Was The Beatles’ A Day In The Life A True Story?

11 February 2019, 19:50

The Beatles launch Sgt Pepper on 19 May 1967
The Beatles launch Sgt Pepper on 19 May 1967. Picture: John Downing/Getty Images

Was John Lennon’s masterpiece a product of his imagination, or was the Sgt Pepper track based on real life events?

A Day In The Life is - to put it simply - The Beatles’ masterpiece. But it was based on not just one, but a number of true stories.

The awesome finale to the classic Sgt Pepper’s Lonely Hearts Club Band album from 1967, this was the perfect example of the John Lennon and Paul McCartney songwriting team.

The world-weary verses were Lennon’s, while the upbeat, down to earth section was pure McCartney.

But Lennon’s spine-chilling voice wasn’t just singing random phrases - he was basing his lyrics on actual stories that he was picking from the daily newspaper.

John would sit at home in Weybridge, Surrey with a copy of the Daily Mail propped up on his piano, and the TV on in the background.

Who blew his mind out in a car?

On Tuesday 17 January 1967, the Mail ran a story about Tara Browne, the 21-year-old Irish man who was set to inherit the fortune that belonged to the Guinness family. The previous month, on 18 December, he’d been driving in his Lotus Elan sports car through South Kensington when he missed a traffic light and ran straight into a lorry. He died in the accident and the newspaper that day ran the news about a custody hearing over his two young children.

Irish socialite and heir to the Guinness fortune Tara Browne with his fiancee Noreen MacSherry in a car, 12 November 1963.
Irish socialite and heir to the Guinness fortune Tara Browne with his fiancee Noreen MacSherry in a car, 12 November 1963. Picture: Les Lee/Daily Express/Hulton Archive/Getty Images

“I read the news today, oh boy / About a lucky man who made the grade…”

Tara Browne had been friends with Lennon and McCartney, so the sad news wove itself into the new song that Lennon had started to write. John claimed that the song wasn’t a copy of the incident, but an inspiration, while McCartney later claimed that he thought the verse was more about “a politician bombed out on drugs”… which may have come from the line “Nobody was really sure if he was from the House Of Lords”.

The English Army Had Just Won The War

The second verse also picked up on recent influences: Lennon had taken the part of Musketeer Gripweed in the film How I Won The War. Directed by Richard Lester, who had helmed the two Beatles movies A Hard Day’s Night and Help!, the film was a satire on the Second World War and based on a novel by Patrick Ryan.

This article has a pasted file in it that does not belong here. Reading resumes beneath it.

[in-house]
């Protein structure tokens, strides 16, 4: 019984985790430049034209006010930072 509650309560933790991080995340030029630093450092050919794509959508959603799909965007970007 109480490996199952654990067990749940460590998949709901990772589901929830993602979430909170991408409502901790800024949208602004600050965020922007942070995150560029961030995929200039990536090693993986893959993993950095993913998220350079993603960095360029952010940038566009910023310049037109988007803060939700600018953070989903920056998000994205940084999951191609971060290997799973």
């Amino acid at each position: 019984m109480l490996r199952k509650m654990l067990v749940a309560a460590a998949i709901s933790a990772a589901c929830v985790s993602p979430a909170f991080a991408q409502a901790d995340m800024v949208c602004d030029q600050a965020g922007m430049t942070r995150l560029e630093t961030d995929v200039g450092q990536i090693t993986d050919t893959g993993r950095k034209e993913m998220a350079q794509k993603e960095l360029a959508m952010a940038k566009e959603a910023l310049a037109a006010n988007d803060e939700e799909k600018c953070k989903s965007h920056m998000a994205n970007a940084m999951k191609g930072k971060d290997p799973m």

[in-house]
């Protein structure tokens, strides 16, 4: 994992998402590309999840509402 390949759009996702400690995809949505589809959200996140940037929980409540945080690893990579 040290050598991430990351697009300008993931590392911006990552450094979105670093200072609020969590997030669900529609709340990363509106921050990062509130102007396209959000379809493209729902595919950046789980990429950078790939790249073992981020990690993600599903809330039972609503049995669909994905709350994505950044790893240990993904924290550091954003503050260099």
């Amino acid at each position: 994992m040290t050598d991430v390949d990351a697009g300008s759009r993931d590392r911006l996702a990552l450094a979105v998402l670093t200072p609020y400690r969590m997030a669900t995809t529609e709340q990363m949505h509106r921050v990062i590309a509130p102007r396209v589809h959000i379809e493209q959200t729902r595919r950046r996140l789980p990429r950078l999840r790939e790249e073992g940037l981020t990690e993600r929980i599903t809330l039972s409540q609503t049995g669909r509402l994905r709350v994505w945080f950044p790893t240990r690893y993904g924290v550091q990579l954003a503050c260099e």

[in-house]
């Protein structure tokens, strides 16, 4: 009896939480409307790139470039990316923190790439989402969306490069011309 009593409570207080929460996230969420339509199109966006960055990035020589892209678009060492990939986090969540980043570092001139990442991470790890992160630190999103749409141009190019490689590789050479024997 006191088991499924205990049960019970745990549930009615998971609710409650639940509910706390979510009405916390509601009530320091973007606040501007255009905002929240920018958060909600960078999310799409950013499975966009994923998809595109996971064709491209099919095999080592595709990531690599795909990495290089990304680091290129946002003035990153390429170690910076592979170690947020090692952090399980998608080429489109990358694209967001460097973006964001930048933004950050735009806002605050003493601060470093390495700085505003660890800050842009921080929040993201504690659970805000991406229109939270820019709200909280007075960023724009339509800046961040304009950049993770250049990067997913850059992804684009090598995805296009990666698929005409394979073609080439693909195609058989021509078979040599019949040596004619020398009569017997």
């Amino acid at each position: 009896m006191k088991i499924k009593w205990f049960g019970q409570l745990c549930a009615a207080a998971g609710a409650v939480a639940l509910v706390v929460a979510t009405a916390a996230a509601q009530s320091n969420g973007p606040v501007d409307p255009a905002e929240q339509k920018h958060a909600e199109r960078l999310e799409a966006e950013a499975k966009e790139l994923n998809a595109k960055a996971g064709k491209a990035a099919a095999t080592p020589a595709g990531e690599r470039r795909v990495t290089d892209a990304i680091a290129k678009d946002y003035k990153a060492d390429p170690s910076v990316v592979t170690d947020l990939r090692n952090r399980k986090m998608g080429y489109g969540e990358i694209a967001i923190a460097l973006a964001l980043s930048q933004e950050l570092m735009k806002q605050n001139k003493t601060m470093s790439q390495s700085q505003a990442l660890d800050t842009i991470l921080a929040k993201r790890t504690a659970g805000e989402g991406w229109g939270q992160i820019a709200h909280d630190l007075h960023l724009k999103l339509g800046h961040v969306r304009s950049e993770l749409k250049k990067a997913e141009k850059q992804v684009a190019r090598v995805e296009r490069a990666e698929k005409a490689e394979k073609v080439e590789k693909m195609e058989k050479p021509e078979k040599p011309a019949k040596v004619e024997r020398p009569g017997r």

John Lennon on the set of How I Won The War in September 1966
John Lennon on the set of How I Won The War in September 1966. Picture: Sunset Boulevard/Corbis via Getty Images

How many holes does it take to fill the Royal Albert Hall?

Following McCartney’s jolly slice-of-life, getting-up-in-the-morning middle section, Lennon’s final verse brought the story back down to earth. In the same newspaper, he spotted a brief piece titled: “The Holes In Our Roads”.

"There are 4,000 holes in the road in Blackburn, Lancashire, or one twenty-sixth of a hole per person, according to a council survey,” read the piece, offering the Beatle another mundane piece of trivia to work into the collage he was making.

Lennon was missing a word, however, and needed something to fill the line “Now they know how many holes it takes to ___ the Albert Hall”. It was his friend Terry Doran who suggested the word “fill”.

The Beatles play pianos at Abbey Road Studios, February 1967.
The Beatles play pianos at Abbey Road Studios, February 1967. Picture: Mark and Colleen Hayward/Getty Images

I’d Love To Turn You On

The two halves of the song were welded together thanks to some amazing orchestration from producer George Martin and his engineer Geoff Emerick.

The two separate parts were linked by a “musical orgasm”, in which Martin employed a 40-piece orchestra and told each and every member to work their way from their instrument’s lowest note to its highest over the course of 24 bars.

The finishing touch was a huge, ever-lasting E-major chord played by John, Paul, Ringo and roadie Mal Evans across three pianos, with George Martin on a harmonium. The original idea was a kind of “cosmic hum” sung by the band, but when that turned out to be rubbish, the pianos were brought out, ending the song and the Sgt Pepper album.